Posted by: Patrick Allen Foster | May 28, 2015

Sixth Circuit Reverses Sabotage Conviction of Oak Ridge Anti-Nuke Protesters

Last year, we wrote about the conviction and sentencing of three activists who broke into the Y-12 National Security Complex in Oak Ridge, Tennessee. Judge Thapar sentenced the defendants Walli and Boertje-Obed to 62 months; the other defendant, Sister Megan Rice, got 35 months. This was in February 2014.

Earlier this month, the Sixth Circuit reversed the convictions of the sabotage count and remanded for resentencing.

The appellate court’s opinion is here (PDF, 14 pages). From the beginning of the opinion:

In the dark of night on July 28, 2012, in Oak Ridge, Tennessee, an 82 year-old nun and two Army veterans, ages 57 and 63, cut their way through four layers of fences and reached a building where the Department of Energy stores enriched uranium. There the trio spray-painted antiwar slogans, hung crime tape and banners with biblical phrases, splashed blood, and sang hymns. When a security guard finally arrived, the group offered him bread and read aloud a prepared message about “transform[ing] weapons into real life-giving alternatives to build true peace.” Then the group surrendered to the guard’s custody.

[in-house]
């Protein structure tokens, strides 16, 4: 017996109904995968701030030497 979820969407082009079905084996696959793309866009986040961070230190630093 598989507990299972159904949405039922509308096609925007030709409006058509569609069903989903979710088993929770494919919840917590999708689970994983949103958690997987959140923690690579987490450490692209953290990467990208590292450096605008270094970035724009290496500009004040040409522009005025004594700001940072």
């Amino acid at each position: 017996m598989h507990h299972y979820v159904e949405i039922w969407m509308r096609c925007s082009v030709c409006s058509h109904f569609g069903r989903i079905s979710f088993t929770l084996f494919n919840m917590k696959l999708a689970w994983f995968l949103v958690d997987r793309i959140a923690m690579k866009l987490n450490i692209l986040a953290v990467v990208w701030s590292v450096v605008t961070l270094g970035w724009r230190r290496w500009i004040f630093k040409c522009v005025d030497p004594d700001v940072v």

The group’s actions caused about $8,000 of damage to government property. The government eventually charged them with trespassing in violation of 42 U.S.C. § 2278a(c) and injuring government property in violation of 18 U.S.C. § 1361. When the defendants refused to plead guilty to those charges, however, the government pulled the trespassing count (which was only a misdemeanor) and instead charged them with violating the peacetime provision of the Sabotage Act, 18 U.S.C. § 2155(a), which Congress enacted during World War II. That provision applies only if the defendant acted “with intent to injure, interfere with, or obstruct the national defense,” and authorizes a sentence of up to 20 years. A jury convicted the defendants on the sabotage count and the injury-to-property count. On appeal, the defendants argue that, as a matter of law, they lacked the intent necessary to violate the Sabotage Act. We agree; and thus we reverse their sabotage convictions and remand for resentencing.

As I write, my understanding is that all three defendants have been released from custody pending resentencing; it is likely that the district court will sentence them to time served.

More on this in a later post.


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